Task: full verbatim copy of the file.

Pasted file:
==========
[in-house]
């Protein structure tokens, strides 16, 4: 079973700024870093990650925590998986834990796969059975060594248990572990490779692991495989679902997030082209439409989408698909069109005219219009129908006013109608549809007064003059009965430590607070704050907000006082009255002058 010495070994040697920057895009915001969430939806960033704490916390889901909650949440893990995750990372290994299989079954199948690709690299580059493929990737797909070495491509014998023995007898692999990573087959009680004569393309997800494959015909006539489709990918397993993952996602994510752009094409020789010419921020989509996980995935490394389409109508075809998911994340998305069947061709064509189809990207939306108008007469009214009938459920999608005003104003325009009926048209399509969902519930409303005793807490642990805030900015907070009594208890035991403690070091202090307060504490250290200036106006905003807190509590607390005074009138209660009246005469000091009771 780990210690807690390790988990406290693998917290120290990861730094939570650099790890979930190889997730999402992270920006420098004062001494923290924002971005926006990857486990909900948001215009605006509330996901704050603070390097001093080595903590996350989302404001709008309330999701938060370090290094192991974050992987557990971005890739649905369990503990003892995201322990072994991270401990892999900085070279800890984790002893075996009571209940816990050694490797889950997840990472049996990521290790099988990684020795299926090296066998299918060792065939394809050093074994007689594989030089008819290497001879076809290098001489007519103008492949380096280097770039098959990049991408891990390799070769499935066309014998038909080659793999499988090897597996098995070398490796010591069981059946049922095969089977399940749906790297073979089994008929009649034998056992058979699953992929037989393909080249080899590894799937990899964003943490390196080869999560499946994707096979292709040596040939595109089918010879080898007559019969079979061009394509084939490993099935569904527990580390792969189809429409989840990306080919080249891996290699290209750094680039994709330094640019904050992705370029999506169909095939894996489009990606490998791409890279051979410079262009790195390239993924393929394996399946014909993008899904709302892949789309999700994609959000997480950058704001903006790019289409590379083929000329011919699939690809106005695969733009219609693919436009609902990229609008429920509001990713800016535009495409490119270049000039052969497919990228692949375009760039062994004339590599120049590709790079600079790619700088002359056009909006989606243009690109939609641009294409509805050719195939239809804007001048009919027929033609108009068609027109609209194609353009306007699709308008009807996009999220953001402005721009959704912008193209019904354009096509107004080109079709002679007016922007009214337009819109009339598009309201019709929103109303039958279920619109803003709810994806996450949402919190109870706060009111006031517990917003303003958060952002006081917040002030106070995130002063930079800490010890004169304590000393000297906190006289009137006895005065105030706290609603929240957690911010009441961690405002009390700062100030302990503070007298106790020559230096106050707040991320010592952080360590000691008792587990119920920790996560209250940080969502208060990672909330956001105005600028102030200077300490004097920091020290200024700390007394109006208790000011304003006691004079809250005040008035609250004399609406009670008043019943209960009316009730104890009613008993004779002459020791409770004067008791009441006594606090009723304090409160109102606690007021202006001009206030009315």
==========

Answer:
[in-house]
């Protein structure tokens, strides 16, 4: 079973700024870093990650925590998986834990796969059975060594248990572990490779692991495989679902997030082209439409989408698909069109005219219009129908006013109608549809007064003059009965430590607070704050907000006082009255002058 010495070994040697920057895009915001969430939806960033704490916390889901909650949440893990995750990372290994299989079954199948690709690299580059493929990737797909070495491509014998023995007898692999990573087959009680004569393309997800494959015909006539489709990918397993993952996602994510752009094409020789010419921020989509996980995935490394389409109508075809998911994340998305069947061709064509189809990207939306108008007469009214009938459920999608005003104003325009009926048209399509969902519930409303005793807490642990805030900015907070009594208890035991403690070091202090307060504490250290200036106006905003807190509590607390005074009138209660009246005469000091009771 780990210690807690390790988990406290693998917290120290990861730094939570650099790890979930190889997730999402992270920006420098004062001494923290924002971005926006990857486990909900948001215009605006509330996901704050603070390097001093080595903590996350989302404001709008309330999701938060370090290094192991974050992987557990971005890739649905369990503990003892995201322990072994991270401990892999900085070279800890984790002893075996009571209940816990050694490797889950997840990472049996990521290790099988990684020795299926090296066998299918060792065939394809050093074994007689594989030089008819290497001879076809290098001489007519103008492949380096280097770039098959990049991408891990390799070769499935066309014998038909080659793999499988090897597996098995070398490796010591069981059946049922095969089977399940749906790297073979089994008929009649034998056992058979699953992929037989393909080249080899590894799937990899964003943490390196080869999560499946994707096979292709040596040939595109089918010879080898007559019969079979061009394509084939490993099935569904527990580390792969189809429409989840990306080919080249891996290699290209750094680039994709330094640019904050992705370029999506169909095939894996489009990606490998791409890279051979410079262009790195390239993924393929394996399946014909993008899904709302892949789309999700994609959000997480950058704001903006790019289409590379083929000329011919699939690809106005695969733009219609693919436009609902990229609008429920509001990713800016535009495409490119270049000039052969497919990228692949375009760039062994004339590599120049590709790079600079790619700088002359056009909006989606243009690109939609641009294409509805050719195939239809804007001048009919027929033609108009068609027109609209194609353009306007699709308008009807996009999220953001402005721009959704912008193209019904354009096509107004080109079709002679007016922007009214337009819109009339598009309201019709929103109303039958279920619109803003709810994806996450949402919190109870706060009111006031517990917003303003958060952002006081917040002030106070995130002063930079800490010890004169304590000393000297906190006289009137006895005065105030706290609603929240957690911010009441961690405002009390700062100030302990503070007298106790020559230096106050707040991320010592952080360590000691008792587990119920920790996560209250940080969502208060990672909330956001105005600028102030200077300490004097920091020290200024700390007394109006208790000011304003006691004079809250005040008035609250004399609406009670008043019943209960009316009730104890009613008993004779002459020791409770004067008791009441006594606090009723304090409160109102606690007021202006001009206030009315």